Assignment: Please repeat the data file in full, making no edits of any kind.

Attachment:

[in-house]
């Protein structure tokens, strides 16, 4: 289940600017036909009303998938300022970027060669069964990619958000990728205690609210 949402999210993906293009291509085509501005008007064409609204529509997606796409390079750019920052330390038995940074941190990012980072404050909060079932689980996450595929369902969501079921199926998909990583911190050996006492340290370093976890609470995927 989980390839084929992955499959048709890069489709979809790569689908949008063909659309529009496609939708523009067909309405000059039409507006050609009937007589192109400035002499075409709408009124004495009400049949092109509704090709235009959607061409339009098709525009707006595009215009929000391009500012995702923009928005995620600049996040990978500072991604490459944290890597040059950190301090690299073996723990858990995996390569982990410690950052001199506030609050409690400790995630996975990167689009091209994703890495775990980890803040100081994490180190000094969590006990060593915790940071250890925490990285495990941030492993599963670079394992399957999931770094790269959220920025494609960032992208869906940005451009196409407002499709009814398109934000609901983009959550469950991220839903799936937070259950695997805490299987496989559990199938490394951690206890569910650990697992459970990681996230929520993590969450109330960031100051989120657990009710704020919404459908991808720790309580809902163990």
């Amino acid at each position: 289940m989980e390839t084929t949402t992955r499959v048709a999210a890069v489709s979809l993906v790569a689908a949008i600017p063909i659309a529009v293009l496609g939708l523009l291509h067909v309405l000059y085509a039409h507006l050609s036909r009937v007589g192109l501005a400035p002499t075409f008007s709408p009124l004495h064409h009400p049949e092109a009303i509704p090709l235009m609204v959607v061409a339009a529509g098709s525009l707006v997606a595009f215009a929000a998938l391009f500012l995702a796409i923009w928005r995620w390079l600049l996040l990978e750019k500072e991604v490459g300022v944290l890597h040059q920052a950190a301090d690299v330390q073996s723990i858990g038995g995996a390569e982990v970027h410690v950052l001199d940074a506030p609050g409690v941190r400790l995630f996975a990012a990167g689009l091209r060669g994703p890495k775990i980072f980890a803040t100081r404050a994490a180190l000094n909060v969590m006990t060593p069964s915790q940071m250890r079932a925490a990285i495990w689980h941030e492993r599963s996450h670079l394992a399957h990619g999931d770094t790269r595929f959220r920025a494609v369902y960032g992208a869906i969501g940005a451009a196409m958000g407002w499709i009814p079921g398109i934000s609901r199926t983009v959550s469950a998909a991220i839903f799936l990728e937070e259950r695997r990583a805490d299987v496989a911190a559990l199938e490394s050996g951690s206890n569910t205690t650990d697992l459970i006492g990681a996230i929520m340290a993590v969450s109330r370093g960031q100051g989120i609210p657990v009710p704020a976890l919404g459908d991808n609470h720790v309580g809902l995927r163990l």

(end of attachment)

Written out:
[in-house]
């Protein structure tokens, strides 16, 4: 289940600017036909009303998938300022970027060669069964990619958000990728205690609210 949402999210993906293009291509085509501005008007064409609204529509997606796409390079750019920052330390038995940074941190990012980072404050909060079932689980996450595929369902969501079921199926998909990583911190050996006492340290370093976890609470995927 989980390839084929992955499959048709890069489709979809790569689908949008063909659309529009496609939708523009067909309405000059039409507006050609009937007589192109400035002499075409709408009124004495009400049949092109509704090709235009959607061409339009098709525009707006595009215009929000391009500012995702923009928005995620600049996040990978500072991604490459944290890597040059950190301090690299073996723990858990995996390569982990410690950052001199506030609050409690400790995630996975990167689009091209994703890495775990980890803040100081994490180190000094969590006990060593915790940071250890925490990285495990941030492993599963670079394992399957999931770094790269959220920025494609960032992208869906940005451009196409407002499709009814398109934000609901983009959550469950991220839903799936937070259950695997805490299987496989559990199938490394951690206890569910650990697992459970990681996230929520993590969450109330960031100051989120657990009710704020919404459908991808720790309580809902163990």
């Amino acid at each position: 289940m989980e390839t084929t949402t992955r499959v048709a999210a890069v489709s979809l993906v790569a689908a949008i600017p063909i659309a529009v293009l496609g939708l523009l291509h067909v309405l000059y085509a039409h507006l050609s036909r009937v007589g192109l501005a400035p002499t075409f008007s709408p009124l004495h064409h009400p049949e092109a009303i509704p090709l235009m609204v959607v061409a339009a529509g098709s525009l707006v997606a595009f215009a929000a998938l391009f500012l995702a796409i923009w928005r995620w390079l600049l996040l990978e750019k500072e991604v490459g300022v944290l890597h040059q920052a950190a301090d690299v330390q073996s723990i858990g038995g995996a390569e982990v970027h410690v950052l001199d940074a506030p609050g409690v941190r400790l995630f996975a990012a990167g689009l091209r060669g994703p890495k775990i980072f980890a803040t100081r404050a994490a180190l000094n909060v969590m006990t060593p069964s915790q940071m250890r079932a925490a990285i495990w689980h941030e492993r599963s996450h670079l394992a399957h990619g999931d770094t790269r595929f959220r920025a494609v369902y960032g992208a869906i969501g940005a451009a196409m958000g407002w499709i009814p079921g398109i934000s609901r199926t983009v959550s469950a998909a991220i839903f799936l990728e937070e259950r695997r990583a805490d299987v496989a911190a559990l199938e490394s050996g951690s206890n569910t205690t650990d697992l459970i006492g990681a996230i929520m340290a993590v969450s109330r370093g960031q100051g989120i609210p657990v009710p704020a976890l919404g459908d991808n609470h720790v309580g809902l995927r163990l």